Unless our faith is founded on a fair interpretation of the Word of God, not in part, but in its entirety; unless there is a vindication of God's wisdom, power, justice, and love; unless it has the “Amen” of a chastened Christian consciousness; unless it makes for righteousness and magnifies the cross of Christ; unless it solves doubt, dries a tear, comforts broken hearts, wins souls, and sanctifies believers; unless it also has practical spiritual fruit, we reject and refuse it; but if it has all of these and more, then let us believe it, and even if we have to suffer for it, let us suffer with joy, for it is worth it a thousand times.

One of the words that Prejudice uses is, “That is unorthodox.” Orthodoxy means “right thinking; to nearly every one it has come to mean “to think as I do.”

There is no room in a crystallized orthodoxy to learn anything more from the Word of God than it has learned. We are not affirming that stability in doctrine is not desirable; neither are we discounting the fact that we owe an immeasurable debt to our forefathers and to the Church Fathers; but after acknowledging this, there is room for progress. Unless there are deepenings and enlargement, vital and new openings of truth, orthodoxy becomes dead.

It is not strange in our day to learn fresh truth in the field of nature. It does not surprize us when scientific discoveries are made through new applications of old principles and larger generalization of truth. It ought not to be counted strange that new discoveries might be found in God's Word and that modification of some things which we regarded as truth had to be made.  In this way alone will truth remain living and have power. If this process is stopt, the Word of God will become a dead letter.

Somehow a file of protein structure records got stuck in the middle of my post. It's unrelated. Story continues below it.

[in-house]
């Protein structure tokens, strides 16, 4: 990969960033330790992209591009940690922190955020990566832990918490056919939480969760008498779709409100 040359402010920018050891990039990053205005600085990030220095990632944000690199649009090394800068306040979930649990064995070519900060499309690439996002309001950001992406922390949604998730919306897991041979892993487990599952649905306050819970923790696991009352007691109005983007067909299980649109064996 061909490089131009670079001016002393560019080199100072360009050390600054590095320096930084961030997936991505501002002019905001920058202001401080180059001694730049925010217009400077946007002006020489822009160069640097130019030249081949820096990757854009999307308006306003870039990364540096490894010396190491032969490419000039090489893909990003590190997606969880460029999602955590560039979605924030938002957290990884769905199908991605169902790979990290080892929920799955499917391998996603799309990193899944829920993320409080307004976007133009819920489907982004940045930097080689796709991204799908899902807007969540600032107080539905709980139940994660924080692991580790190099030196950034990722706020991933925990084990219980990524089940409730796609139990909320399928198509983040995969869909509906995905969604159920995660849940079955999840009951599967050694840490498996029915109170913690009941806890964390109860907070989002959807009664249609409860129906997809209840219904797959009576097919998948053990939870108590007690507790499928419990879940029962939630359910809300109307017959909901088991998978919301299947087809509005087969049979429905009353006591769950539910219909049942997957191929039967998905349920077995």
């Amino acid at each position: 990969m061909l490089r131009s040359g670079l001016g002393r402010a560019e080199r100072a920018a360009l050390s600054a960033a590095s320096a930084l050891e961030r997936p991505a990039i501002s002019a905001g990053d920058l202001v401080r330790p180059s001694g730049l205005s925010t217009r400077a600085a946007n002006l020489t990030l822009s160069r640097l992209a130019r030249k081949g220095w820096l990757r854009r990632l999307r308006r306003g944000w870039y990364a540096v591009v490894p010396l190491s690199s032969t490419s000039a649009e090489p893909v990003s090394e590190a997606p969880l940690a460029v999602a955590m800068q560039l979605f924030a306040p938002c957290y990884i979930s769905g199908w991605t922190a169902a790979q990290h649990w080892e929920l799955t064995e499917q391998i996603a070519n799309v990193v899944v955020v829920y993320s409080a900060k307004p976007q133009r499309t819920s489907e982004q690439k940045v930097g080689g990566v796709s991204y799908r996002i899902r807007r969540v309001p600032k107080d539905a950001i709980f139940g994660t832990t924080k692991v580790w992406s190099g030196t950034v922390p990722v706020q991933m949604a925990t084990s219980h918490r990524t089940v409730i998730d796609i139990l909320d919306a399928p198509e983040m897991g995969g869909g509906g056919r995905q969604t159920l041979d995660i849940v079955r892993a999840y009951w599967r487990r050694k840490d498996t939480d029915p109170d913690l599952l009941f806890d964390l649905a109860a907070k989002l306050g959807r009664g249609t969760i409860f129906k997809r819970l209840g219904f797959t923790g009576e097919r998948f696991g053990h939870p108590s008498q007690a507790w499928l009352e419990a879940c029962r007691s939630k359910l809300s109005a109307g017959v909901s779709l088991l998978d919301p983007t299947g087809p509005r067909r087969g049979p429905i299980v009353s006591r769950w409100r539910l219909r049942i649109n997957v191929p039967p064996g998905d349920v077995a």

If there were no truth in the religious systems which some despise, they would die. The fact of their life and power can not be attributed alone to the forces of darkness; there is another factor. Usually there is some truth that has been neglected, some truth twisted or warped, else there would not be any need met by the systems that are so largely false.

Christianity centers in the person and work of the God-man, our Lord Jesus Christ. He is the touchstone and power of all truth. Any seeming truth that does not glorify Him is counterfeit, or only partly true. To us there seems to be a grave need for those who hold the great fundamentals concerning the person and work of our Lord Jesus Christ--the full Inspiration and Authority of Holy Scripture; the necessity of Regeneration; the doctrine of Rewards and of Punishments--to assemble all the light from God's Word that removes the difficulties from the doctrine of eternal torment as usually held, and in this way make a glorious harmony.

We earnestly stand for the right of private judgment and guidance of God in an illuminated conscience, yet, at the same time, we desire to apprehend “with all saints what is the breadth, and length, and depth, and height; and to know the love of Christ which passeth knowledge” (Eph. 3:18,19).

Prejudice stands in the way of even a conservative and constructive advance.

May God's Holy Spirit alone be our Teacher.

Go to Chapters: (1) (2) (3) (4) (5) (6) (7) (8) (9) (10) (11) (12) (13) (14) (15) (16) (17) (18) (19) (20) (21) (22) (23) (24) (25) (26) (27) (28) (29) (30)